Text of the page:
Tragedies of War and the Spanish Flu
I think Grampy must have been expecting us as the kitchen stove was just a blazing with a roaring fire when we came to visit him on this frosty November evening.
For a moment, he seemed lost in thought as he gazed at the red poppies that Cliff and I were wearing. Then he said, “I have been around for three wars and have watched friends and neighbours march off to battle, not knowing what would be their fate.”
“Trueman who farmed near the Station went overseas in July of 1916. The next year on Easter Sunday, he lost his sight when he was shelled at Vimy Ridge in France.” “He probably spent some time at the St. Dunstan’s in England learning how to be blind as a relative once told me that Sir Arthur Pearson, the author of ‘Victory Over Blindness’ sent him an autographed copy of the book that was published in 1919 with record of the life and work at St. Dunstan’s, the Hostel for the soldiers and sailors of the British Imperial Forces blinded in the War.”
“Just about the time in 1918, when we thought the tragedy of death at war was coming to an end, the Spanish influenza hit the world with millions of people dying.” “ It was said that possibly as many as 50 thousand Canadians died of this airborne disease that probably came home with the folk involved in the war and it spread very quickly across Canada.”
“Many a soldier survived the horrors in the battlefields only to lose his life to this flu either in the trenches or after returning home.”
“In October of 1918, Dr. William Roberts, the minister of health in New Brunswick, outlawed the gathering of more than five people. Schools and churches were closed for five weeks in an effort to combat the spread of the Spanish influenza.”
Grampy took out his handkerchief and wiped a tear as he continued, “The illness would hit young adults with cold like symptoms that quickly led to pneumonia. Often within a few hours the person was dead. Some people who appeared healthy at bedtime were found as a corpse in bed in the morning - others were healthy at dawn and dead by nightfall.”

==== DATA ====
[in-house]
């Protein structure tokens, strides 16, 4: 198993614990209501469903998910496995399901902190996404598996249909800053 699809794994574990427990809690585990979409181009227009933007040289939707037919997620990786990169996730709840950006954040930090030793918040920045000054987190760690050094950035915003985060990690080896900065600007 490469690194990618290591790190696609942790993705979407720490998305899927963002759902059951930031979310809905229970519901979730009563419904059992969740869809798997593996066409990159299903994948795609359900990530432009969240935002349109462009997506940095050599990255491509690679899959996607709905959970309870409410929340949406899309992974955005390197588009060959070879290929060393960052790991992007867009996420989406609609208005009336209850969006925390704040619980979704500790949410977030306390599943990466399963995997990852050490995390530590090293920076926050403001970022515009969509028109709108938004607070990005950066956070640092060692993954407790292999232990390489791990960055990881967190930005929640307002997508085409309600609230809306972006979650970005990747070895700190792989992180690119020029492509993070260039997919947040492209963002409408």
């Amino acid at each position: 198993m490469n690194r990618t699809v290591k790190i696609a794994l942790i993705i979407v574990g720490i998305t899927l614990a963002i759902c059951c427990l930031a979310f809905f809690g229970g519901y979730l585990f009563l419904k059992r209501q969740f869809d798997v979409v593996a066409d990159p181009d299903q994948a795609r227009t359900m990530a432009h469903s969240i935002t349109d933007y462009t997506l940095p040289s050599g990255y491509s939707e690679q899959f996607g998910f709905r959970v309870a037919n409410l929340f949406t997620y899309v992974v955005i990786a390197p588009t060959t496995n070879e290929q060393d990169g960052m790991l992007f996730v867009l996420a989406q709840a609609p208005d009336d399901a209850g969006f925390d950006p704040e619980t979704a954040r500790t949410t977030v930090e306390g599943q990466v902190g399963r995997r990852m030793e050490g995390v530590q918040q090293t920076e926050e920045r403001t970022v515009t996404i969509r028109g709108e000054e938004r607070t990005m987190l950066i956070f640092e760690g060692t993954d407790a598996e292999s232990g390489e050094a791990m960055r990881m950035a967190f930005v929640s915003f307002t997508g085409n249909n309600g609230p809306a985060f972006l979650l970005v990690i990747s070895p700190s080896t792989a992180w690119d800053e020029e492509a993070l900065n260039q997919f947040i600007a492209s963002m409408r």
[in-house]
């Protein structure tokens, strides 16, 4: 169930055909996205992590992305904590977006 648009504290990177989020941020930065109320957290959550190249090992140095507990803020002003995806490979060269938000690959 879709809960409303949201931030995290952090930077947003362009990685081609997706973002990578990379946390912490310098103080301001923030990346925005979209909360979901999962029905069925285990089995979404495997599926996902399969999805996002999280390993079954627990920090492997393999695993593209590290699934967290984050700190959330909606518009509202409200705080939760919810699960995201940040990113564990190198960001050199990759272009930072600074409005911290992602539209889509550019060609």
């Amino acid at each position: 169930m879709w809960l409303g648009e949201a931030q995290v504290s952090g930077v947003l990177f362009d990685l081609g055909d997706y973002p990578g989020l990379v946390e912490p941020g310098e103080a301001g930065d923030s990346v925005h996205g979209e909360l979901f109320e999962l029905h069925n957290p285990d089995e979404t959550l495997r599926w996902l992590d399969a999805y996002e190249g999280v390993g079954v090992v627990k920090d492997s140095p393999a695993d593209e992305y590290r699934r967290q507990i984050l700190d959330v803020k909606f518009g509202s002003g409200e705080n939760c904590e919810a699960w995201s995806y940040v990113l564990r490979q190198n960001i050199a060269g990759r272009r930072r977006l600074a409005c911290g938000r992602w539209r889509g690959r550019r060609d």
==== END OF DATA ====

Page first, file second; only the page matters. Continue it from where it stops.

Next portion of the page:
“I saw many a door in Saint John, with a black rosette as a memorial to the loss of a family member.”
According to ‘The Silent Enemy - Canada and the Deadly Flu of 1918' by Eileen Pettigrew, when Christine Ryan Fewing answered the door of her home in Saint John one morning, it was to hear sad news: a family friend, the mother of several children, had died of the flu. As she talked with the messenger, the telephone rang; it was word that another friend had died. When she went to the house to visit, the grandmother was very ill with a little child clinging to her apron. Both parents died of pneumonia that day. The St. James Street Salvation Army hostel, took care of the grandmother. Family members took the baby to raise.
For the Swim family of Doaktown, on the Miramichi River, the flu epidemic had tragic results. Of their three sons, two died - Lloyd, twenty-three, a fourth-year medical student at McGill University, on October 23 and three weeks later, twenty-eight-year-old Earle.
The full force of the flu hit Moncton in October of 1918 with more than three thousand people falling ill. There were eighty-five deaths, nearly all were under thirty-five years of age. At Edmunston there were two thousand cases and twenty-three deaths. It is estimated that New Brunswick had 35,582 cases and 1,394 deaths.
In 1983, Eileen Pettigrew journeyed across Canada tracing human experiences to compile the 156 page publication, “The Silent Enemy and the Deadly Flu of 1918" which is available at several research institutions.
At the Provincial Archives of New Brunswick - Spanish Flu
Daily Gleaner (Fredericton) of October 11, 1918 in the MC3 Research Papers and Notes.
In RS136 Record of the Deputy Minister of Health and Community Services, there are 13 files of reports of cases by counties;
statistics, 1918-1919; media releases & clippings, 1918-1923; and
If interested in finding out more information on the Spanish Flu in Canada, I suggest you do a google.com search for Spanish influenza Canada
Fowler: In the 1851 Census of Saint John County, Gabriel W. Fowler, age 55, is listed as a shoemaker. Is he the same Gabriel W. Fowler of Saint John who married Maria Waring in New York on May 6, 1820 as stated in the Acadian Recorder? Can anyone provide me with information on him?
139 Colborne Street
Canada, N0B 1S0
Juul: I am seeking records on the time spent in New Brunswick of Nils Juul, who came from Denmark in 1879, and died in the early 1880's in Bluebell and was buried in Old Immigration Cemetery in New Denmark, New Brunswick.
15 Currier Rd.
Fort Fairfield, ME
Ruby M. Cusack is a genealogy buff living in New Brunswick, Canada. Send your New Brunswick genealogical queries to her at: firstname.lastname@example.org. Include your name and mailing address for the benefit of the readers of the newspaper who do not have access to E-mail but could have information to share with you. Please put "Yesteryear" followed by the surnames in your query. For more information on submitting queries, visit http://www.rubycusack.com/Query-Instructions.html
Ruby contributes a "Family History" column to the Telegraph-Journal on Tuesdays
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